As a person born in 1998, I am considered by many sociologists and marketing firms as being part of a generational cohort other than Generation X (i.e., those darned Millennials). Many have criticized my relatively young age, insisting that my opinion on matters should be dismissed because of my lack of experience in the “real world,” which is, from what I can gather, tantamount to having worked a stable job for over a decade. I am of the opinion, however, that every voice is valuable in a conversation, especially voices that seek to establish a mutual relationship to discuss important issues.
According to as Ernst & Young, Turner Broadcasting System, The Shand Group, together with bank firms and sociological studies, I am a part of what is classified as “Generation Z,” a generational demographic born between 1997 and 2014. There are some surprising facts that have been gathered about this new generation, the oldest of which (including myself) are currently enrolled in university or finding their roots in the world as fresh adults. According to a U.S. study conducted by Dr. Joan Hope, titled, “Get your campus ready for Generation Z,” my generational cohort is overwhelmingly religious, at a point where we are showing up the past several generations before us. Generation Z yearns for the traditions that Baby Boomers and Millennials threw out in the name of social progress and superstition.
I will speak for myself when I say that I believe that the Church is an integral part of society, and I personally take issue with the separation of Church and State, as such a division between the two ruling bodies creates questions of collective moral unification and spiritual identity. However, many of my peers have flocked to traditional forms of Christianity (typically, they are converts from the evangelical movement to Roman Catholicism or Eastern Orthodoxy) in search of a deeper understanding of the Christian faith and its crucial role in society.
Granted, the above statistic provided by Dr. Joan could possibly be attributed to the fact that many in Generation Z are simply “made” to attend church services; however, seeing that Generation Z is the most religious generation in decades and that Millennials, our predecessors, are the most atheistic generation in history (according to Pew Research), it would be odd to assume that my generation’s general interest and infatuation with religion is much deeper than a simple familial obligation.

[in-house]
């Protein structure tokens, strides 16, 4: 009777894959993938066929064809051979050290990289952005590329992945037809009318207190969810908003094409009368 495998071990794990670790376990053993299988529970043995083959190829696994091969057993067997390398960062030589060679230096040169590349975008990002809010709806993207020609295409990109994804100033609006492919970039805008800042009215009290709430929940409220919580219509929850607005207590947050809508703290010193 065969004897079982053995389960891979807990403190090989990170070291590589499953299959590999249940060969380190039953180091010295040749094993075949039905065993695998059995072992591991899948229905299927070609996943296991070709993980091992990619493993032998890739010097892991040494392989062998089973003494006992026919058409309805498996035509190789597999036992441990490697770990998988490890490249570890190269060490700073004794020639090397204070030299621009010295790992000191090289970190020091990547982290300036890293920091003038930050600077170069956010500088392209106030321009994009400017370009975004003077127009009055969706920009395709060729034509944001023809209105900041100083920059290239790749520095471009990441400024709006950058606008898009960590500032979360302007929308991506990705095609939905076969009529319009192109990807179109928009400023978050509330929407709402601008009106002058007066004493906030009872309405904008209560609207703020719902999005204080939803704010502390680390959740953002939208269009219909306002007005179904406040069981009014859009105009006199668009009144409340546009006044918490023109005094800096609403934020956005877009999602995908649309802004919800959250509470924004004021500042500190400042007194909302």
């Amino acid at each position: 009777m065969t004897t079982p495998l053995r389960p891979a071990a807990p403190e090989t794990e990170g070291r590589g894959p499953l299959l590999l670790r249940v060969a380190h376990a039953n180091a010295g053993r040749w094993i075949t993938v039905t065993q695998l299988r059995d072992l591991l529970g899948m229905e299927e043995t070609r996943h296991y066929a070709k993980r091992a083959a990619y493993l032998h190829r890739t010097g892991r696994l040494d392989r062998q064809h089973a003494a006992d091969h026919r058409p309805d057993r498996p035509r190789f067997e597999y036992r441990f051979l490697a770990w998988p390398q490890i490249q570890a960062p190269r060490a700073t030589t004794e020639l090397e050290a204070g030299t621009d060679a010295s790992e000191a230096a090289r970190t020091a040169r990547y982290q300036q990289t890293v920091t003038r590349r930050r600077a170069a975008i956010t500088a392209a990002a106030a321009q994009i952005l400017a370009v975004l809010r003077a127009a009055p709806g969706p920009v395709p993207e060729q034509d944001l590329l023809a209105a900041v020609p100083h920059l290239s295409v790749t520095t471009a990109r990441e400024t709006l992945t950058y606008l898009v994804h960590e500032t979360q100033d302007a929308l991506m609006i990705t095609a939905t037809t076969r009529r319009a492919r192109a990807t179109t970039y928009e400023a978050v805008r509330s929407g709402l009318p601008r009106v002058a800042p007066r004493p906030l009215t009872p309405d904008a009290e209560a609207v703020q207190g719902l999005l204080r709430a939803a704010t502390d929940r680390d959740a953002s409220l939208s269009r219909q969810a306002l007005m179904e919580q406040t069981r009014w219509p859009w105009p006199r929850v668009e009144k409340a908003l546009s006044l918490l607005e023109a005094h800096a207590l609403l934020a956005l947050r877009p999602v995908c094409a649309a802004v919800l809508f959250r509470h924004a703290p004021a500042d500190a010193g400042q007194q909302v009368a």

It is difficult to collectively classify an entire demographic as a certain ideology, but the data doesn’t lie, and I am a living testament of the fact that Generation Z is ushering forth an exodus of atheistic, naturalistic thinking and looking to older, deeper methods of understanding sacred texts and interpretations.
Dr. Jordan B. Peterson, a Canadian professor and clinical psychologist, is also a living testament to this data. Peterson received nearly endless attention and praise from younger college students after he opposed the C-16 Bill in Canada on the basis of defending his freedom of speech. Students and YouTube users flocked to videos that he produced afterwards, including his massively successful Bible series, a 15-part lecture series wherein he examines the “psychological significance” of canonical Christian narratives. Peterson has received overwhelming support from young fans, and currently receives over $66,000/month from supporters via Patreon to fund an anti-Marxist, financially feasible educational institution where the humanities (including philosophy, religion, and mythology) will be taught as objectively as possible.
Generation Z is a generation that is going to clash with the liberal socio-political paradigm installed by the demographics who came before us. The world has invested so much into Millennials – so the most important question is, how serious will my generation be taken? Nonetheless, an idea can always change the world, and it is up to my peers and I to protect the West against the hordes of cultural Marxists and social progressives that have become so ingrained in our society.
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